The State of Texas: December 3, 2015
Texas sues to for more control over refugees, and a confusing look at how Irving has become the protest capital of Texas.
Maybe, one day, this won’t be an example of necessity being the mother of all invention. That said, the Houston Chronicle reports that a Wimberley woman is seeking a patent for her Booby Trap Bra, which allows the wearer to stash pepper spray or a specifically designed knife (perfectly legally, she notes!) in a tiny pocket in the front.
Resettled, Unsettled — Just days after a Dallas group thumbed its nose at Governor Greg Abbott over extending a hand to Syria refugees, Texas has a response. “In a lawsuit filed Wednesday afternoon in U.S. District Court for the Northern District of Texas, Attorney General Ken Paxton claims the federal government and the International Rescue Committee — one of about 20 private nonprofits that have a state contract to resettle refugees in Texas — are violating federal law by moving forward with the planned resettlement of two Syrian families,” the Texas Tribune writes. The lawsuit, filed as a temporary restraining order, “argues that federal officials violated the Refugee Act of 1980, which requires that the federal government ‘shall consult regularly’ with the state regarding the placement of refugees. Texas also alleges that [Dallas’s] International Rescue Committee violated a separate provision of the act requiring the nonprofit work ‘in close cooperation and advance consultation’ with the state,” according to the Texas Tribune. The continued insistence that the state can block refugees from coming in is an interesting move, considering that most legal scholars and federal officials have said that Abbott, or any state, doesn’t have the legal power to play refugee gatekeeper. The Associated Press ran with a companion story that takes a humanizing look at some Syrian refugees in Texas, with a reminder that Texas has taken in more refugees than any other state in the last year, including 243 Syrians.
With Friends Like These … — Speaking of xenophobia, the reporter who brought Ahmed “Clock Boy” Mohamed to the forefront of our national consciousness has a wonderfully ironic story about various groups of angry white men. The beginning of the Dallas Morning News piece about the various groups protesting around the DFW area is so good that it’s worth quoting in full. “The man who took a tactical shotgun to an Irving mosque doesn’t want his group confused with the self-styled Ku Klux Klan chapter planning to rally in the same city,” writes Avi Selk. “‘It’s not like we’re racist, homophobic bigots,’ said David Wright, spokesman for the well-armed Bureau on American Islamic Relations. ‘We just have a certain level of distrust for certain Islamic people.’ Meanwhile, the leader of the Texas Rebel Knights of the Ku Klux Klan said he wants nothing to do with Wright’s guns when his people don hoods in Irving.” As Selk deadpans, “Residents are having trouble keeping up with all the counter-protests and counter-counter-protests that have followed. With RSVPs from bikers, Methodists, peace activists, race separatists and Democratic Party organizers, Irving has been booked into next spring by clashing countercultures.” No matter your feelings, the piece is a really enjoyable look at the hotbed of angry protests that have been cooking in the area for some time. The white supremacist group is planning on holding its rally December 12 in front of the Irving Islamic center, you know, if that’s your thing.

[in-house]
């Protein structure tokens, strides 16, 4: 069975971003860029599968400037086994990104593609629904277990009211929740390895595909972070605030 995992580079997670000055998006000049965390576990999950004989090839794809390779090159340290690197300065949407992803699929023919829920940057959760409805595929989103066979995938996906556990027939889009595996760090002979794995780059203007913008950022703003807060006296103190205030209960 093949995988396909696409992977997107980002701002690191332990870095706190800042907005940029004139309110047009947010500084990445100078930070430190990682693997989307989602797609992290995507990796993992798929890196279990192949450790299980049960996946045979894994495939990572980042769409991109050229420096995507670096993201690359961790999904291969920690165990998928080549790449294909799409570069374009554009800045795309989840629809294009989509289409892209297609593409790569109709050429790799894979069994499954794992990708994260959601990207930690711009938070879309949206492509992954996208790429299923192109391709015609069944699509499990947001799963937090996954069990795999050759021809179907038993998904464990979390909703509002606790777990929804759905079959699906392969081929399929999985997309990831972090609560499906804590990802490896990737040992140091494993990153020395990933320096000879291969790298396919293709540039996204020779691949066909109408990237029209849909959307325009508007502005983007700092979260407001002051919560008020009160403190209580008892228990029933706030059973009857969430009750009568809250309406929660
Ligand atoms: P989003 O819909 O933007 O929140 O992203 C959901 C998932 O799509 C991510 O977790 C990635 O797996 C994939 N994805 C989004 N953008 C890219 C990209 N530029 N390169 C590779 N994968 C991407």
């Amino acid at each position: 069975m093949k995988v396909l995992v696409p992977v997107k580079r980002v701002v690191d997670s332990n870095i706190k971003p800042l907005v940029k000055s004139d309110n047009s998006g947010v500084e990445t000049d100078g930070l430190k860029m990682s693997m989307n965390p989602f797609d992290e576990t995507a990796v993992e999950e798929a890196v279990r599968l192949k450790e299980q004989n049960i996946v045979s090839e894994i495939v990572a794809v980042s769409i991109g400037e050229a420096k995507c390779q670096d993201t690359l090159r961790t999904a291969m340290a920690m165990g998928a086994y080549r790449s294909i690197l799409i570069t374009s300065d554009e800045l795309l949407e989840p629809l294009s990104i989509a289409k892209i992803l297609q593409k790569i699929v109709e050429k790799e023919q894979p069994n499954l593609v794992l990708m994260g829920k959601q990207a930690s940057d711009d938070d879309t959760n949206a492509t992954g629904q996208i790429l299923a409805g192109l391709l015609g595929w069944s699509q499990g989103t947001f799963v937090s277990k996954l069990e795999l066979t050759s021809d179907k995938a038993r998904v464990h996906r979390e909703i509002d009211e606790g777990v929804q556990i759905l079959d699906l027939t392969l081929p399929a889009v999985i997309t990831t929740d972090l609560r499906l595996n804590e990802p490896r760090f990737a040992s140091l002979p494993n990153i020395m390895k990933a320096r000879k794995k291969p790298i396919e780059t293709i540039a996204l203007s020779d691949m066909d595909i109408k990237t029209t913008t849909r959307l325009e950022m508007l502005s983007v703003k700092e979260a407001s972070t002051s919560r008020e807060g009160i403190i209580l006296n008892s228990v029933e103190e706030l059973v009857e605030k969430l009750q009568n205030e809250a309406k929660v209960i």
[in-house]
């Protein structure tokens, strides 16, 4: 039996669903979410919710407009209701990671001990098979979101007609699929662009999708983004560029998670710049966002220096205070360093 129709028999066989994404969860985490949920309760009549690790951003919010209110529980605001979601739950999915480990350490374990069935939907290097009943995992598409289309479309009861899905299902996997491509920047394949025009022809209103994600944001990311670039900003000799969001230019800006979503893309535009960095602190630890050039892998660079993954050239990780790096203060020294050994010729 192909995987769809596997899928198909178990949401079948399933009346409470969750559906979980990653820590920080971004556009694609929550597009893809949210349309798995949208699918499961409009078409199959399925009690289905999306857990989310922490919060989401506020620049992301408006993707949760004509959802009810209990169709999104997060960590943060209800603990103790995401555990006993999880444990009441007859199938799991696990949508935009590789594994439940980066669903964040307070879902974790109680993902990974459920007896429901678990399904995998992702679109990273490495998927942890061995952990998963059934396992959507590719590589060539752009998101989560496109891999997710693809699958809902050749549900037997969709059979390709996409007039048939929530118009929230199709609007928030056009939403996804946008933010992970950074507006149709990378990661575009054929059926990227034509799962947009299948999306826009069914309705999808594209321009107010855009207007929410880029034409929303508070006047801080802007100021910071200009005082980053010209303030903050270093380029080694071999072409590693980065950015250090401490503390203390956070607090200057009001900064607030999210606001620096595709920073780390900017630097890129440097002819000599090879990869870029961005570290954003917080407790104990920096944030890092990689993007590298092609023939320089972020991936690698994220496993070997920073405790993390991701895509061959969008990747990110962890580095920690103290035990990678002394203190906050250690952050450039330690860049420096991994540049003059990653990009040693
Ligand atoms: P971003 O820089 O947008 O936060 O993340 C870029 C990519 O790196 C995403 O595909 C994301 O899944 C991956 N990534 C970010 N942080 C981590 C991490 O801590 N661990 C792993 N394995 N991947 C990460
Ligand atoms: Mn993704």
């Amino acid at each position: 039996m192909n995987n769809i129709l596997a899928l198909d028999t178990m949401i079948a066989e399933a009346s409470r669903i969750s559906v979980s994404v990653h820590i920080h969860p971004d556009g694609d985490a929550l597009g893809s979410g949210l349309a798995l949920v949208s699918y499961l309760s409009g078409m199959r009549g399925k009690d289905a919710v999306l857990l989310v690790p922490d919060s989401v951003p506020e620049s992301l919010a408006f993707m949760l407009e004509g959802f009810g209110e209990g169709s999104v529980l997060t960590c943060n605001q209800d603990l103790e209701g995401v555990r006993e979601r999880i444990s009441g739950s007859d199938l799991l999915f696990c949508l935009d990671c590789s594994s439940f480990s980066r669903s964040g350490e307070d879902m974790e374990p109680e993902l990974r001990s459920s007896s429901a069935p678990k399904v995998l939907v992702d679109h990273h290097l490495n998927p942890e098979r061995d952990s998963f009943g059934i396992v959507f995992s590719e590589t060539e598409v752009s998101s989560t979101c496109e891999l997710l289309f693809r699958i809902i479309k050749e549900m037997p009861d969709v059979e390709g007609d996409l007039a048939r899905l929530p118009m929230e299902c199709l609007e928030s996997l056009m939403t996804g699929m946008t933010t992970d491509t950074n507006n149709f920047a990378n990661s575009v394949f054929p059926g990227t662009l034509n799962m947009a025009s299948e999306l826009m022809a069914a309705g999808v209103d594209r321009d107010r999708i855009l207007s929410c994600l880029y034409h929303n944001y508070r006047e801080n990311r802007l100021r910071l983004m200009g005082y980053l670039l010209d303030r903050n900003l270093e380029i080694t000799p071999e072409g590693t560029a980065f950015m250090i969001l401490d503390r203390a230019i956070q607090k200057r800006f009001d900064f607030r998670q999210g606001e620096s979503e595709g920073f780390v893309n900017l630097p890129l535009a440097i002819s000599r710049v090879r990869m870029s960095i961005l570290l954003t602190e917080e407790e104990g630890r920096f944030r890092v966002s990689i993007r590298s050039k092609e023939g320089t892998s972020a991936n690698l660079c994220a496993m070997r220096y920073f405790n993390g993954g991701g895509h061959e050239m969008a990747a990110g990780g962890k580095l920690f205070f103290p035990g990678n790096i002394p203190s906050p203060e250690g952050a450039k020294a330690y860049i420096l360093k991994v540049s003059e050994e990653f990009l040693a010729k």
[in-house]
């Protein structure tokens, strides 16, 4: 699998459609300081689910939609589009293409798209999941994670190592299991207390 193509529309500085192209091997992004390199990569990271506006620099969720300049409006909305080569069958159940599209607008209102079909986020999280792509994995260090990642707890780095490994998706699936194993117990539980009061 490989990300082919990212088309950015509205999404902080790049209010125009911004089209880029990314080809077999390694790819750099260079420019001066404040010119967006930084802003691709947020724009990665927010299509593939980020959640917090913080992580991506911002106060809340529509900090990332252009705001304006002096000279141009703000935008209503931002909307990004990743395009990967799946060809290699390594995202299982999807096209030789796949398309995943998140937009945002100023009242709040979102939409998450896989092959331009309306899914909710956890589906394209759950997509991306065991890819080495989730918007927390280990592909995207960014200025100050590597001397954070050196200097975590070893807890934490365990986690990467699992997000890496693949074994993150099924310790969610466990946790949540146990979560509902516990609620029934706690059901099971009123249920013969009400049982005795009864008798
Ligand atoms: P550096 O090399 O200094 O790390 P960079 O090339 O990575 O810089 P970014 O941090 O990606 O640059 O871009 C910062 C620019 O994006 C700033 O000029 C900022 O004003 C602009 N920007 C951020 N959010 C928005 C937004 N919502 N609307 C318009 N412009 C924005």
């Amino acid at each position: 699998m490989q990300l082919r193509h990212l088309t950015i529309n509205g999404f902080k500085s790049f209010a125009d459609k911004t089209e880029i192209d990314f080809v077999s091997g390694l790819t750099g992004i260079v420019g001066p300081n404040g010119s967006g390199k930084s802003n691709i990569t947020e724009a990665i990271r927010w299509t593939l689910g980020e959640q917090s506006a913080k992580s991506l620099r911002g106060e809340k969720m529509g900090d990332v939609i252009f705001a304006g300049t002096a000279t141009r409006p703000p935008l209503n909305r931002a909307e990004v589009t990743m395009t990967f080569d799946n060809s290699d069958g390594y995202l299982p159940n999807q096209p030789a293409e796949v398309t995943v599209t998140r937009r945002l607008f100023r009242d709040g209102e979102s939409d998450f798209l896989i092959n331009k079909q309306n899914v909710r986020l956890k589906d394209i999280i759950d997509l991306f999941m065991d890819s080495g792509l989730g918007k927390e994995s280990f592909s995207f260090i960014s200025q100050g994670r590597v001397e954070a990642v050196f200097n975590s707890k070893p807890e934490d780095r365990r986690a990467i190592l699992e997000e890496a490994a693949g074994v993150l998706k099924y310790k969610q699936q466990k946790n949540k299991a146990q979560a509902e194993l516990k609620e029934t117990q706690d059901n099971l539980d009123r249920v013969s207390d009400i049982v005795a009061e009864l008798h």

Alamo Expansion — Say goodbye to some of those gaudy, tacky businesses in front of the Alamo. Maybe. As promised, “the Texas General Land Office has closed the purchase of three buildings on the west side of Alamo Plaza,” writes the San Antonio Express-News. “The city, Land Office and endowment are working cooperatively on a master plan process for the state-owned complex, city-owned plaza and surrounding area. The structures involved in the purchase by the Land Office … face the Alamo church, and are occupied by tenants that include first-floor amusement attractions.” It wasn’t a fire sale, either, with the purchase going for a cool $14.4 million. As the Morning News notes, the announcement came with a little pizzazz of its own: drone footage! As Land Commish George P. Bush was eager to point out, it was a stellar year for the Alamo. Since giving the boot to the controversy-prone Daughters of the Republic of Texas, “we upgraded the state’s management of the Alamo complex, re-established the Alamo Endowment Board with Texas titans, begun work with San Antonio on the master plan, and now with the Texas Legislature’s support the state purchased irreplaceable properties adjacent to the plaza,” said Bush. As for those tourist traps, however, George P. said that “while there will be no immediate changes for the tenants, having the state own these buildings will help as we all work together to make the Alamo the destination that it should be.”